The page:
Reading your accounting of your work with PETA’s Community Animal Project broke my heart, but to be fair, it wasn’t anywhere near the whole story. A huge part of the story that’s missing is the magnitude of the problem PETA was actually dealing with back then. Focusing on Fairwood Homes and the small area of Virginia you were personally serving, it’s easy to make it seem like the magnitude of the problem had actually been pretty small and rather than bother to find homes for a few unsocialized animals, PETA was choosing to euthanize them. But in reality, the magnitude of the problem was enormous. PETA was making the trek to North Carolina several times a week, every week, with no end in sight, taking every animal who was slated for firearm or gas chamber euthanasia out of those four rural pounds to spare them an agonizing death by suffocation or firearm. There’s not a rescue organization on earth that could undertake a mission of that magnitude and not euthanize animals.

    Like I said, I can only imagine what it must have been like to work for PETA back then, and maybe when you’re the one who’s euthanizing the animals, it’s impossible to see the bigger picture, but When PETA became involved with North Carolina animals back in 2000, they quickly and dishearteningly realized that their capacity to impact the lives of animals in the community and in North Carolina pounds and shelters would be extremely limited. While improving the living conditions at these North Carolina shelters and pounds was critical for the animals residing there, PETA had hoped that their massive campaign against the use of gas chambers in North Carolina would result in the cessation of their use. When it didn’t, PETA was faced with either walking away from the problem altogether, or taking personal responsibility that the animals in those four North Carolina pounds and shelters wouldn’t be shoved into a box soaked with the feces, urine, vomit, and blood of all the animals who were tortured to death before them. History tells us that PETA took the honorable road.

    IMHO, neither you nor PETA have anything to “come clean” about. Since your brief and painful employment at PETA, PETA’s Community Animal Project has really evolved. Since 1998, PETA has spayed and neutered 110,000 in free and low-cost clinics. Every year their CAP workers serve thousands of animals in their community so that they never have to enter a shelter to be euthanized. There is absolutely no indication that PETA euthanizes adoptable animals and every indication that they do not euthanize treatable animals of whom they take custody. It is irresponsible of you to project your impressions of PETA’s work in 2000 on their work today, especially when you neglected to tell the whole story of their work in back in 2000.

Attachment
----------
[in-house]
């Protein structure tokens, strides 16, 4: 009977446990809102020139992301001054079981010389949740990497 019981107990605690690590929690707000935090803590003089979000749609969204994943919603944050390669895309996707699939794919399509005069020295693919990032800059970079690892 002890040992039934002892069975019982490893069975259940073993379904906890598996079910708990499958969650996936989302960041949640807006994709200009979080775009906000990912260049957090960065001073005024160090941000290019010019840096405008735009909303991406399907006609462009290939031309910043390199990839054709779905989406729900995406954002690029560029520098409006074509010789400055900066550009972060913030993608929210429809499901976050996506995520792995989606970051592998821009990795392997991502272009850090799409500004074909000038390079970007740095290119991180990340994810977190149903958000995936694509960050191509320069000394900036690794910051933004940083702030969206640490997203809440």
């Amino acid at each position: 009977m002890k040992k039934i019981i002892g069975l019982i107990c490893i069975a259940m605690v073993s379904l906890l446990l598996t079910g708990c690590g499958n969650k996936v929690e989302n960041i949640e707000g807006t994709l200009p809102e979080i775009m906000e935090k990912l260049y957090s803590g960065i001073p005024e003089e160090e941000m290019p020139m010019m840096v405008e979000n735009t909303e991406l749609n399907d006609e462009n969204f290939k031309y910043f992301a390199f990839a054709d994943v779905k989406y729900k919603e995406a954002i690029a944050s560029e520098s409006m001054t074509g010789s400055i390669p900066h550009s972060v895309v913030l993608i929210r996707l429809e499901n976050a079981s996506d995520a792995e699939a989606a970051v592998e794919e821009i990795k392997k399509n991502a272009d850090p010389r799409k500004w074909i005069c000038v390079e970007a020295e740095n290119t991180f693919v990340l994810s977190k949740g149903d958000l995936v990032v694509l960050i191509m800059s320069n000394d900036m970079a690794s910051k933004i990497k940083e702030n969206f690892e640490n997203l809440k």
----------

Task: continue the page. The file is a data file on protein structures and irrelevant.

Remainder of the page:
• Thank you for your thoughtful reply.

      I would like to hear more about the PETA shelter because it’s clearly not at PETA’s headquarters (unless it’s the warehouse in the back, which is where I euthanized animals when I was there). Second, I think any work that anyone can do for struggling shelters is a very good thing, I did that myself when I worked there, including frequent trips to North Carolina and rural Virginia. Third, while I focused on Fairwood Homes in the blog because that is next to the area where Black Boy lived, I made clear I regularly worked throughout the Hampton Roads area. From trailer parks in Virginia Beach to Ghent. My intent with what I wrote is not to make a laundry list of what PETA does right or wrong. This is a blog – these were my experiences 15 years ago, but based on cases like the 2005 prosecutions in North Carolina, or the recent theft of Maya, these SOPs seem to be in place. Not much has changed at PETA, and that is a shame. For the record, I am not opposed to humane euthanasia, I am a realist. However, the reality of the pet overpopulation crisis, and the reality of animals who are damaged at the hands of people, are not things that justify mass euthanasia and, frankly, that is what we’re talking about here. Furthermore, there is nothing unadoptable about a litter of kittens.

      • “veaganmeanie” is a perfect example of the “good little soldier” you talk about in your blog. Yet she denies working for PeTA.

        Thank you for speaking out.

      • As far as researching PETA’s current and past shelter practices go, I’ve put in the hard yards. I’ve performed extensive records requests through the FOIA, I’ve interviewed PETA, Virginia’s State Veterinarian, and shelter directors in PETA’s area about PETA’s shelter, and I’ve spent considerable time familiarizing myself with Virginia Comprehensive Animal Care Law so that I could speak about PETA and the animals of Hampton Roads accurately. And unlike PETA’s detractors, I put it all out there.

        Additionally, I don’t work for PETA, nor am I paid in any way to research their practices, write about them, or discuss them with others. I’m just a lady who’s performed extensive research into their shelter for articles and blogs I’ve written. And I’m happy to share what I know. If you have specific questions, I’ll certainly try to answer them.